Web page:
I need to store lots of two-dimensional arrays inside database and was not sure what to use: serialize or implode. So I did a few tests, to find out which one is working faster and came to the conclusion it was serialize:

Execution times: 1'000'000
Serialize: 1.4974119663239 seconds
Implode: 2.5333571434021 seconds
Explode: 4.0185871124268 seconds
Unserialize: 1.6835169792175 seconds 

So the question: Why is implode+explode so much slower then serialize+unserialize?

PS: I found this question already, but it is not exactly what I am asking.

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My idea is that explode/implode operate on strings that's why, while serialize/unserialize output/input a string at the very ending/beginning. Probably the more strings you implode and the longer string you explode, the slower it is, have you tried?

Which to use I don't know, it depends if you later wish to handle output string, I think serialized string is more difficult to parse. But to store it in database or file I'd use serialize.

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  • That sounds somehow reasonable. And yes, the larger the array, the longer implode/explode works. I already tested that too. – Peon Mar 5 '13 at 8:23
  • @DainisAbols I meant that it is not linear dependency. Is implodeing four strings exactly 2 times slower than imploding two strings? I guess it's more; and imploding eight strings would take more time than imploding two strings four times (all the strings should be the same length of course). – Voitcus Mar 5 '13 at 8:30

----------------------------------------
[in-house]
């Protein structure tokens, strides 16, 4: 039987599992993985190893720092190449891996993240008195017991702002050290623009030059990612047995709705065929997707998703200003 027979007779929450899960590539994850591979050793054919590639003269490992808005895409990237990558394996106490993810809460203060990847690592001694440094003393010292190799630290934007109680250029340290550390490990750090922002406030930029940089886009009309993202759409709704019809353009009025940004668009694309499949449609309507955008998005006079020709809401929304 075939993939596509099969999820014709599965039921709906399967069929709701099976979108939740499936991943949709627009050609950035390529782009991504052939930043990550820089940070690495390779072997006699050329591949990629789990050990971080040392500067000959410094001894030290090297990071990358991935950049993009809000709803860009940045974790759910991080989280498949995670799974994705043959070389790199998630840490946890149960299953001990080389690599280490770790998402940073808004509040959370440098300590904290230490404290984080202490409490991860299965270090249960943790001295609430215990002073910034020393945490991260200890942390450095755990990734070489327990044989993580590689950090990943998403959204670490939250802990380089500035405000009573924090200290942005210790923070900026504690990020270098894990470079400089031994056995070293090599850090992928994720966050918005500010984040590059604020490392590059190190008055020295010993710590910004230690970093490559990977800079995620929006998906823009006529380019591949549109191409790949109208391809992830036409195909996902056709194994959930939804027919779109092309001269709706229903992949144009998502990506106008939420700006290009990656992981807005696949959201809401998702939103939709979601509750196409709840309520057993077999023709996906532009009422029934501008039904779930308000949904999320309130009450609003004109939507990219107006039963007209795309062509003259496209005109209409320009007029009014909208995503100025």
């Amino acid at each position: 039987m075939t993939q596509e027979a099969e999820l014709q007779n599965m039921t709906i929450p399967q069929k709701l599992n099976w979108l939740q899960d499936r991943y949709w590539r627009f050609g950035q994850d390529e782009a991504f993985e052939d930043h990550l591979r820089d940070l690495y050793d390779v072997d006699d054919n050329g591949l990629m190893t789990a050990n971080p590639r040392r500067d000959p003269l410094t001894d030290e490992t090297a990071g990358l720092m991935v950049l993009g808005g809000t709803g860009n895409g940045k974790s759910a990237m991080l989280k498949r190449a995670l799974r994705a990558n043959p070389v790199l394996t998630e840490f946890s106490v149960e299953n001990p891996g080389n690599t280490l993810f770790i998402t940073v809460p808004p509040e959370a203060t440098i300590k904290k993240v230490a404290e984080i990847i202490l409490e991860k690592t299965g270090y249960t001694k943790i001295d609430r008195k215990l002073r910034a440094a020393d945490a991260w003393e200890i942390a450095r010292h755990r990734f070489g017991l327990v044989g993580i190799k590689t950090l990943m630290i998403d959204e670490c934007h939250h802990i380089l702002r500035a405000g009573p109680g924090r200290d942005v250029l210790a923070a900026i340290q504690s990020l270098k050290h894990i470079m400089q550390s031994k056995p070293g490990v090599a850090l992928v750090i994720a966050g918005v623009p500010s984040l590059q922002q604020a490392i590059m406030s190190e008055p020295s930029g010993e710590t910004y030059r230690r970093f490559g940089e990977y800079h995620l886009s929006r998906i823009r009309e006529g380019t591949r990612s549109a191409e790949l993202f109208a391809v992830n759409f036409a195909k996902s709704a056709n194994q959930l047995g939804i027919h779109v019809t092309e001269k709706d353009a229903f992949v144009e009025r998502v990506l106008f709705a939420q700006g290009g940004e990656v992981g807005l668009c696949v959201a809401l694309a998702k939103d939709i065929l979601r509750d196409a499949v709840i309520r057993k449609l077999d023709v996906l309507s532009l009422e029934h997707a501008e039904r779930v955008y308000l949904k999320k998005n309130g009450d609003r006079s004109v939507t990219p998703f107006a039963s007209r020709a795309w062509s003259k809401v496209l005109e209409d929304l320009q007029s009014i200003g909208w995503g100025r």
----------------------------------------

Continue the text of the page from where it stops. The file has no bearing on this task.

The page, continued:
• Implode 2 elements: 1.8937180042267 seconds, Implode 4 elements: 2.4380650520325 seconds, Implode 8 elements: 3.6058769226074 seconds Not exactly two times, but close to it, while serialize changes with the same progression type, but slower rate. – Peon Mar 5 '13 at 8:37
  • So I was wrong, imploding more elements is somehow faster. Then concatenating strings must be the weakest link. – Voitcus Mar 5 '13 at 8:58
  • @DainisAbols You could compare the implementation of the implode function with the serialize function – Anirudh Ramanathan Mar 5 '13 at 9:11

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